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Jerry Caplan

Biography to Display: 

Born 1923 Pittsburgh, Pennsylvania

Died 2004 Pittsburgh, Pennsylvania



BFA Carnegie Mellon University, Pittsburgh, Pennsylvania

MFA Carnegie Mellon University, Pittsburgh, Pennsylvania



1959-1988 Professor of Art, Chatham College, Pittsburgh, Pennsylvania,

1962-1972 and 1983-1984 Chairman, Art Department, Chatham College, Pittsburgh, Pennsylvania

1961-2001 Pittsburgh Center for the Arts, Pittsburg, Pennsylvania



Jerry Caplan is known for experimental multimedia sculpture utilizing clay, industrial ceramic pipes, metal hardware, etc., his invention of techniques and processes and his extensive teaching career.

Caplan served in the 84th Engineer Battalion, where he helped manufacture and photograph dummy boats, tanks, and other military machinery. Later, Caplan worked in the pipe industry which influenced his sculpture.

During his career Caplan experimented with many innovative techniques, such as sculptures which began as giant extruded pipes. To eliminate the tasks of scoring and applying slip, he  used metal nails to build ceramic sculptures. In a Ceramics Monthly article from May1989 he described this process as: “Using nails as a fastener instead of slip results in a much more spontaneous joint and allows one to literally ‘draw in the air’…nailing clay is not unlike nailing wood except that clay has tremendous plasticity and can be bent or warped[1].”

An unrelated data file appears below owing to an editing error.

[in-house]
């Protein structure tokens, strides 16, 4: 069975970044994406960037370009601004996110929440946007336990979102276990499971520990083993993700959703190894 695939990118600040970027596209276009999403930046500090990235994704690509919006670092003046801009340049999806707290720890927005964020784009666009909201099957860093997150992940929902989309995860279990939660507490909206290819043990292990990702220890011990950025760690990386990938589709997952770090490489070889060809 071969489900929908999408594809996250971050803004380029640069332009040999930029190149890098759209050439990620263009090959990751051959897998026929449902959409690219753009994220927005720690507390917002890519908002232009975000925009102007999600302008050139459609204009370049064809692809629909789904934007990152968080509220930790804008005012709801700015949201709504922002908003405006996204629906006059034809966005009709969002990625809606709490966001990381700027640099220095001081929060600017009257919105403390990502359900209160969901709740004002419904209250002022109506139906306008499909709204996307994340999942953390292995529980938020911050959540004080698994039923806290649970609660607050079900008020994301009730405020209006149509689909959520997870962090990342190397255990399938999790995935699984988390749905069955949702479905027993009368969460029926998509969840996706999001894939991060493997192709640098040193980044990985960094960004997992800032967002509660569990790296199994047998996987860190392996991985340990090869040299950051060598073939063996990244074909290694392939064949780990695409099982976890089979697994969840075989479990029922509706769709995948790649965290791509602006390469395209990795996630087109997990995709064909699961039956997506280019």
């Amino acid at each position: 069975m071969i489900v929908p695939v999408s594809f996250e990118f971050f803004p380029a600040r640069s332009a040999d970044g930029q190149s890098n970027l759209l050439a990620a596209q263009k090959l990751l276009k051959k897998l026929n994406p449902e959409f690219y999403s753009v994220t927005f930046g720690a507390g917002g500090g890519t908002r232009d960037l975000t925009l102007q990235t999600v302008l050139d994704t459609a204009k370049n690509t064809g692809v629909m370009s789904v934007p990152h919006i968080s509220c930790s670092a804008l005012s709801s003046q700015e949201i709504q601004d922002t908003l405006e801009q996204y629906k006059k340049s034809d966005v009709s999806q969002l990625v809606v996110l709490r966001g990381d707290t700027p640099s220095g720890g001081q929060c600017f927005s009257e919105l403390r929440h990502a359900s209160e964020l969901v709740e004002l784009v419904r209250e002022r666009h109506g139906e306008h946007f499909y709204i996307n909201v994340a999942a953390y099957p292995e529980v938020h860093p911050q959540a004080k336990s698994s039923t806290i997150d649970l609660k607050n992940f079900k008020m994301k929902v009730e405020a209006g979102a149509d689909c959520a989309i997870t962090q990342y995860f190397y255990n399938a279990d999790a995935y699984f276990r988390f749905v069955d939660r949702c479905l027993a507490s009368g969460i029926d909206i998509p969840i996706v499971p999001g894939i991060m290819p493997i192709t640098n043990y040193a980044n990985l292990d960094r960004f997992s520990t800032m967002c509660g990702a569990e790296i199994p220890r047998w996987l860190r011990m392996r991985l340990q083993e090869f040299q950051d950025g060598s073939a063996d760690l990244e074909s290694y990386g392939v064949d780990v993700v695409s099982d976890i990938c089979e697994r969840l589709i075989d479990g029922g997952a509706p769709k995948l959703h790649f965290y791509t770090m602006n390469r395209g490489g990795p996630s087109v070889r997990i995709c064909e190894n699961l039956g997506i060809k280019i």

Caplan developed many processed for working with clay, one he named “reduction stenciling.” Utilizing the potential of the raku firing’s reduction process, he developed a stencil technique to control the black patterning on a clay surface.

As the son of Ukrainian Jewish Immigrants, Caplan was also recognized for his creative work with in the Jewish community of Pittsburgh, Pennsylvania.


 [1] Jerry Caplan, “Clay, Nails, and Smoke.” Ceramics Monthly. May 1989, p. 76. 



Public Collections

Public Collections to Display: 

American Museum of Ceramic Art, Pomona, California

Carnegie Museum of Art, Pittsburgh, Pennsylvania


Bibliography to Display: 




Center for CraftCenter For Craft



AMOCA American Museum of Ceramic ArtAMOCA American Museum of Ceramic Art


Typical Marks

Inscribed “Caplan” in cursive, with the year.

Date: 1977
Method: Hand-Built
Dimensions: 1.9 inches in diameter
Surface Technique: Glaze, Raku
American Museum of Ceramic Art, gift of The American Ceramic Society, 2004.2.113
Photo: TMP
American Museum of Ceramic Art, gift of The American Ceramic Society, 2004.2.113
Photo: TMP
Photo: TMP

Citation: "The Marks Project." Last modified June 21, 2023.